dorabora がForvoで発音した単語 ページ 3.

ユーザ: dorabora Forvo 編集者 dorabora の発音を購読する


日付 単語 聞く 票数
18/01/2015 furem [la] furem の発音を 0 票
18/01/2015 fidas [la] fidas の発音を 0 票
17/01/2015 St Just in Penwith [en] St Just in Penwith の発音を 0 票
17/01/2015 St. George's Channel [en] St. George's Channel の発音を 0 票
17/01/2015 xenophobe [en] xenophobe の発音を 0 票
17/01/2015 curators [en] curators の発音を 0 票
17/01/2015 gyrating [en] gyrating の発音を 0 票
16/01/2015 poacher [en] poacher の発音を 1 票
16/01/2015 nosological [en] nosological の発音を 1 票
16/01/2015 scotomata [en] scotomata の発音を 0 票
16/01/2015 Circassians [en] Circassians の発音を 0 票
16/01/2015 peculiarly [en] peculiarly の発音を 1 票
16/01/2015 David Oyelowo [en] David Oyelowo の発音を 0 票
16/01/2015 Riseholme [en] Riseholme の発音を 0 票
14/01/2015 Forsyte Saga [en] Forsyte Saga の発音を 0 票
14/01/2015 Comus [en] Comus の発音を 1 票
14/01/2015 Childe Harold [en] Childe Harold の発音を 0 票
11/01/2015 The Beatles [en] The Beatles の発音を 0 票
11/01/2015 plurals [en] plurals の発音を 0 票
11/01/2015 HMS Dido [en] HMS Dido の発音を 0 票
11/01/2015 ardent [en] ardent の発音を 1 票
11/01/2015 America [en] America の発音を 1 票
11/01/2015 Prince William [en] Prince William の発音を 1 票
11/01/2015 Monmouth [en] Monmouth の発音を 1 票
11/01/2015 Europe [en] Europe の発音を 2 票
11/01/2015 centaur [en] centaur の発音を 1 票
11/01/2015 Brunswick [en] Brunswick の発音を 1 票
11/01/2015 Bedford [en] Bedford の発音を 1 票
11/01/2015 Kingston [en] Kingston の発音を 1 票
11/01/2015 excellent [en] excellent の発音を 1 票
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English: I would call my accent modern RP. That is, my pronunciation of words like "officers" and "offices" is identical, with the final syllable the famous or infamous schwa vowel, the "uh" sound. Speakers of older RP are more likely to pronounce
"offices" with a final "i" sound. I also pronounce "because" with a short vowel as in "top" and words like "circumstance" and "transform" with a short "a" as in "bat." Otherwise I pretty much observe the long "a" / short "a" distinction typical of RP.

When American names/idioms come up I prefer to leave them to American speakers, because they will pronounce them differently--same for names from other English-speaking lands. Those guys should go for it.

It is sometimes amusing to try to figure out how one would pronounce a place name true to once's own pronunciation. For example, New York in RP English has that little "y" in "new" and no "R." New Yorkers have their own way of saying New York .... I have to say I have spent and do spend a lot of time in the US --both coasts--and feel a certain pull to put in the word final "r". I resist.

Latin: which Latin are we speaking? There are no native speakers of classical Latin left alive! Gilbert Highet reminds us that we were taught Latin by someone who was taught Latin and so–on back through time to someone who spoke Latin. Thus there exists a continuum for Latin learning, teaching and speaking which will have to suffice.
Victorian and earlier pronunciation has made its way into the schools of medicine and law. These pronunciations have become petrified as recognisable terms and as such will not change, in spite of their peculiar pronunciation, depending on what country you are from.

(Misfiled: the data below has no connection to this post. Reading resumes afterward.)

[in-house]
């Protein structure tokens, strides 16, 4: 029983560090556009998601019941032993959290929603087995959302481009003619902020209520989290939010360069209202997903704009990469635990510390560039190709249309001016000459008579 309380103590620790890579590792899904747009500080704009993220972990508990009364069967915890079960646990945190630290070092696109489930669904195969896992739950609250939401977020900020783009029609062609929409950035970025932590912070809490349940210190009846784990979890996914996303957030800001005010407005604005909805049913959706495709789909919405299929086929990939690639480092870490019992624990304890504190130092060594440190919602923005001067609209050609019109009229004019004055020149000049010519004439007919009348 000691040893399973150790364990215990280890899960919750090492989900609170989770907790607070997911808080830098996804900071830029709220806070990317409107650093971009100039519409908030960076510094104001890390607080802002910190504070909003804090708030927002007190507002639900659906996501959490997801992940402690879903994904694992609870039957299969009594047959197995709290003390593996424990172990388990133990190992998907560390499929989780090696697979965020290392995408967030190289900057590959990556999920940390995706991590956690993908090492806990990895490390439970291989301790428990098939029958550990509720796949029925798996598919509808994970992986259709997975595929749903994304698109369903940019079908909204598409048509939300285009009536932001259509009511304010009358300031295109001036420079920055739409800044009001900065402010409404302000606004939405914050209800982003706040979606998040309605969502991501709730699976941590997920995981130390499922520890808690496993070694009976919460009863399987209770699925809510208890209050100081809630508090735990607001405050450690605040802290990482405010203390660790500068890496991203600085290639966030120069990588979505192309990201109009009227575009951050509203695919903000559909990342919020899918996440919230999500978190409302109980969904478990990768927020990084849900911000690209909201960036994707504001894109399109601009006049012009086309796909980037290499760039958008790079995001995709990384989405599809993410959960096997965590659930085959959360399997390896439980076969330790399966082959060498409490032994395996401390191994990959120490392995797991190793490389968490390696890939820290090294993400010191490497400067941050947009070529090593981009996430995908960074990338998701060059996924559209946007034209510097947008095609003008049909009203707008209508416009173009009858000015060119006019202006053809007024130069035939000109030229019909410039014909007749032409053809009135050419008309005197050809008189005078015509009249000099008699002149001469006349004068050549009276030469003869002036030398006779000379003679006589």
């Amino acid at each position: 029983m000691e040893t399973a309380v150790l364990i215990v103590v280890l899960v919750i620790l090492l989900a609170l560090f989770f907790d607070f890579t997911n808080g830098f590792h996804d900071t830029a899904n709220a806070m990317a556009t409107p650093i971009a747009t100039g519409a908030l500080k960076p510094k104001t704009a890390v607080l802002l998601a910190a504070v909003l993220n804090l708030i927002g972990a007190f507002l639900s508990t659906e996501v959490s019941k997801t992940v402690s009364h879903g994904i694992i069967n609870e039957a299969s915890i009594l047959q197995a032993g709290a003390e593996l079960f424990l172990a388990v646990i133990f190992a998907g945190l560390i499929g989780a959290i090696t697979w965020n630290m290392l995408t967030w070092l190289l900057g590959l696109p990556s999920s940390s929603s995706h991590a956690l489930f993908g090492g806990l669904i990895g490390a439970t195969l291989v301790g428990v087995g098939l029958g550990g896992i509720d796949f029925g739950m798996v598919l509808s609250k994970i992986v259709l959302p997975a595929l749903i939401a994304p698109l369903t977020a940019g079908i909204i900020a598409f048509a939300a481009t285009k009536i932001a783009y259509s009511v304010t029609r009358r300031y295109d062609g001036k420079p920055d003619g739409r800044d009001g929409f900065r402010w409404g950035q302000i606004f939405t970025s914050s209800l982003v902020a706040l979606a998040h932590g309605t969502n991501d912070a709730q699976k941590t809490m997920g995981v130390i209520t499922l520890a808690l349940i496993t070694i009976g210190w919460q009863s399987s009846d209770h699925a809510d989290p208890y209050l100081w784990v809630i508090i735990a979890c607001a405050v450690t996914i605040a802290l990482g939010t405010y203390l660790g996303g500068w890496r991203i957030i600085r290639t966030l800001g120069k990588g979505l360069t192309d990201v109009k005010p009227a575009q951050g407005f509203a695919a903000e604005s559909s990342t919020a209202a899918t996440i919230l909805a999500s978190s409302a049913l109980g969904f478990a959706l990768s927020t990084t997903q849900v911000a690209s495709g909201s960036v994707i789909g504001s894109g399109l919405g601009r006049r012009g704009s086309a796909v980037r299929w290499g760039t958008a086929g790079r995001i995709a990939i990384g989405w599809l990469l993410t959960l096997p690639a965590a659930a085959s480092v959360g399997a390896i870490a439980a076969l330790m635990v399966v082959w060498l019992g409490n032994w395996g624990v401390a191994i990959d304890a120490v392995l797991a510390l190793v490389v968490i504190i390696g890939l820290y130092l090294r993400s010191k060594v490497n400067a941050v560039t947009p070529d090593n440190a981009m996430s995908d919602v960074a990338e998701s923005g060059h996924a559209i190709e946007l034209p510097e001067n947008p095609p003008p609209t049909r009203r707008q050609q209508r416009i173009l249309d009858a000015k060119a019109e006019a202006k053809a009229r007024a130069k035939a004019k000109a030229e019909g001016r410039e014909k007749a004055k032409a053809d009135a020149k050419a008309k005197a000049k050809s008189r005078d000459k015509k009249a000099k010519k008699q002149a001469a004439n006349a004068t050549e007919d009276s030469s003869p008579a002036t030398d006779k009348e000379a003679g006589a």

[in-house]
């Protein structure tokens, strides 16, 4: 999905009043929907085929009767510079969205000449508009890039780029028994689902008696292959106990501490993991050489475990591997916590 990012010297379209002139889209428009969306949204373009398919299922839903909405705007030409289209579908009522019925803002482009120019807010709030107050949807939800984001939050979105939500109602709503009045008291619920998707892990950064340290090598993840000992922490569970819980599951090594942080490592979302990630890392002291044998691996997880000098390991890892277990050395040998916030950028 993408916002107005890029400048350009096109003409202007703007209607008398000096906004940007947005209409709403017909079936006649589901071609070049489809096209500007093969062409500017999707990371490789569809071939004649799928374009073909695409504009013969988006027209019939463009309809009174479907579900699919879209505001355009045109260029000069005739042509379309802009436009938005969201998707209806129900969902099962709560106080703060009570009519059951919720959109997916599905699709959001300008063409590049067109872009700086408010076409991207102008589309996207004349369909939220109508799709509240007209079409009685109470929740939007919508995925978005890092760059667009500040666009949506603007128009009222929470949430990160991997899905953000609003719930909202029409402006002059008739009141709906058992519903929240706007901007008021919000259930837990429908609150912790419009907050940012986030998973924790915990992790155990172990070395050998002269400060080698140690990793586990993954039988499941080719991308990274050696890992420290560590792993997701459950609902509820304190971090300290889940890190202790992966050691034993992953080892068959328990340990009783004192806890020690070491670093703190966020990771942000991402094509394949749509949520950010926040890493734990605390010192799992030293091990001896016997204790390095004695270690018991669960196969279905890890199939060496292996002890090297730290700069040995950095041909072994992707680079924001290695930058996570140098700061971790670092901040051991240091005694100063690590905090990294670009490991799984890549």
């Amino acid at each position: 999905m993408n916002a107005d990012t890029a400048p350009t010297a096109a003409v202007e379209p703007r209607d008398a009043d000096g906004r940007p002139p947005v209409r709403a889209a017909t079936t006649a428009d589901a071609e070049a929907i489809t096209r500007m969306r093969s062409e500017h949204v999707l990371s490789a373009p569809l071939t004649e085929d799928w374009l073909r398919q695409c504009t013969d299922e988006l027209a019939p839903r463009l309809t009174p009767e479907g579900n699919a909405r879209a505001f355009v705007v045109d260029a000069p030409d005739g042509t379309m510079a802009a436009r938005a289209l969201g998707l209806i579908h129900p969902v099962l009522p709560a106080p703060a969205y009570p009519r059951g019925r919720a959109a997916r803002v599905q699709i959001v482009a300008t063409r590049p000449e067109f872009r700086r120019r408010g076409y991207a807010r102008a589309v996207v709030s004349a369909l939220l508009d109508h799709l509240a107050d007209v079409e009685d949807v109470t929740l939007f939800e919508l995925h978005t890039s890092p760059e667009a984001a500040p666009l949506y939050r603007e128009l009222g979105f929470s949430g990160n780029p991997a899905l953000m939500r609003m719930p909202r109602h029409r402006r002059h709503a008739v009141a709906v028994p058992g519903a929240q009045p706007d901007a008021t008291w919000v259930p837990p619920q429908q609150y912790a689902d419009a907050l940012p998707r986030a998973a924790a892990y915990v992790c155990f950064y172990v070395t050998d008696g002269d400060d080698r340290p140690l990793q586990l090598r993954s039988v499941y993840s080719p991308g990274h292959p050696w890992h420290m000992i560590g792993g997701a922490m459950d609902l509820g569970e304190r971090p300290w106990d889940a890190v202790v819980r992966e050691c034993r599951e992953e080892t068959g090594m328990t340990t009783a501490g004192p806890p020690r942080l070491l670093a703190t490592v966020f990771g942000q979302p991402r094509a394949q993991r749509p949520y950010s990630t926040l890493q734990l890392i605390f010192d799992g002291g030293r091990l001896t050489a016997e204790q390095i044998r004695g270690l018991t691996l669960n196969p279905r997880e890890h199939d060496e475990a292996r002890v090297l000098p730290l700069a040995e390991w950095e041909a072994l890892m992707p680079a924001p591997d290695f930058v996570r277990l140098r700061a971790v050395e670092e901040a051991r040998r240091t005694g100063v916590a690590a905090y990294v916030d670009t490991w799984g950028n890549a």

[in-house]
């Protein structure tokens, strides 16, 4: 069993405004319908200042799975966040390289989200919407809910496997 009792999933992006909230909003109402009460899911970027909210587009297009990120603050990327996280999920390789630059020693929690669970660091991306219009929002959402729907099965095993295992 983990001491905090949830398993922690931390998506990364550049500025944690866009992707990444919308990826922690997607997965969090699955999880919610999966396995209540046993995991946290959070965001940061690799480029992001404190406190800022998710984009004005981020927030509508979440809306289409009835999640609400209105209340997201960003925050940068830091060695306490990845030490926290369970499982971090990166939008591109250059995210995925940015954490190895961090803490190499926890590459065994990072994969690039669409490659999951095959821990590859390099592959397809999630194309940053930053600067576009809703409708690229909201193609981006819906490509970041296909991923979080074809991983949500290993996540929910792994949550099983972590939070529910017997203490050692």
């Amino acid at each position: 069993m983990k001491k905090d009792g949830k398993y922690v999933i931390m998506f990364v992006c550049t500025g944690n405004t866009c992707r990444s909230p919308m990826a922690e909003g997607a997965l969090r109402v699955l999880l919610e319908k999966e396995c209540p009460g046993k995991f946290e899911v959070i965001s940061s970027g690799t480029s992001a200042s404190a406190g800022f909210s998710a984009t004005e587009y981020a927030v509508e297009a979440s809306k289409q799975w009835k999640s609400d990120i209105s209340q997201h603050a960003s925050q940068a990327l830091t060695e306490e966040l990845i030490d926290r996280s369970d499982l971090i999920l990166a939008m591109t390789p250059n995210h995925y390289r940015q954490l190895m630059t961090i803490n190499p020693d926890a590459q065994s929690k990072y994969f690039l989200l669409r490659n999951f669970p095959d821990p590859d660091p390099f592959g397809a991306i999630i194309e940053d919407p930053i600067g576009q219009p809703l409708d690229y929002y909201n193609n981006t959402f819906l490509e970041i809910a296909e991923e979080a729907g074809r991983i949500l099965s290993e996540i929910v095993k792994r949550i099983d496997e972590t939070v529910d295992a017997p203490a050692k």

Medieval Latin and Church Latin again are different. The Italian pronunciation prevails with Anglicisms, Gallicisms and so on thrown in for both versions, though I believe Medieval Latin properly has lots of nasals--think French and Portuguese--and the famous disappearing declensions and conjugations.
Church Latin and any sung Latin typically employs the Italian sound scheme with the /tʃ/ in dulce, and the vowels and diphthongs following Italian. This is also the pronunciation favoured by the Vatican.
We have some ideas as to how ancient Latin was pronounced at least in the classical period--1st century BCE through 1st century CE which is roughly the late Roman republic (Julius Caesar/Sallust through Trajan/Tacitus. Catullus (died c. 54 BCE) makes jokes about Arrius, who hypercorrects, putting "aitches" in front of nouns and adjectives when others normally don't. We also know from transliteration into and from Greek that the C was a K sound, and V or as it was also written U was a "w". Because the Latin name Valeria, for instance, was spelled "oualeria" in Greek, we can tell that Latin V (capital u) was pronounced as a w.
The metre of Latin tells us how much was elided: short vowels and ‘um’ endings disappearing into the next syllable.
The way classical Latin pronunciation is taught now in the US and Britain is very different from the way it used to be, when Horace's "dulce et decorum est” was pronounced with U like duck and the first C as in Italian in the same position, and 7 syllables instead of 5. This method closely follows the work of W. Sidney Allen and his "Vox Latina." This sound scheme is well represented in Forvo as is the more Italianate pronunciation.

性別: 女性

アクセント/国: イギリス

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発音単語数: 4.819 (669 もっとも良い発音)

追加単語数: 395

得票数: 1.323 票

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追加した単語の数による順位: 529

発音した単語の数による順位: 80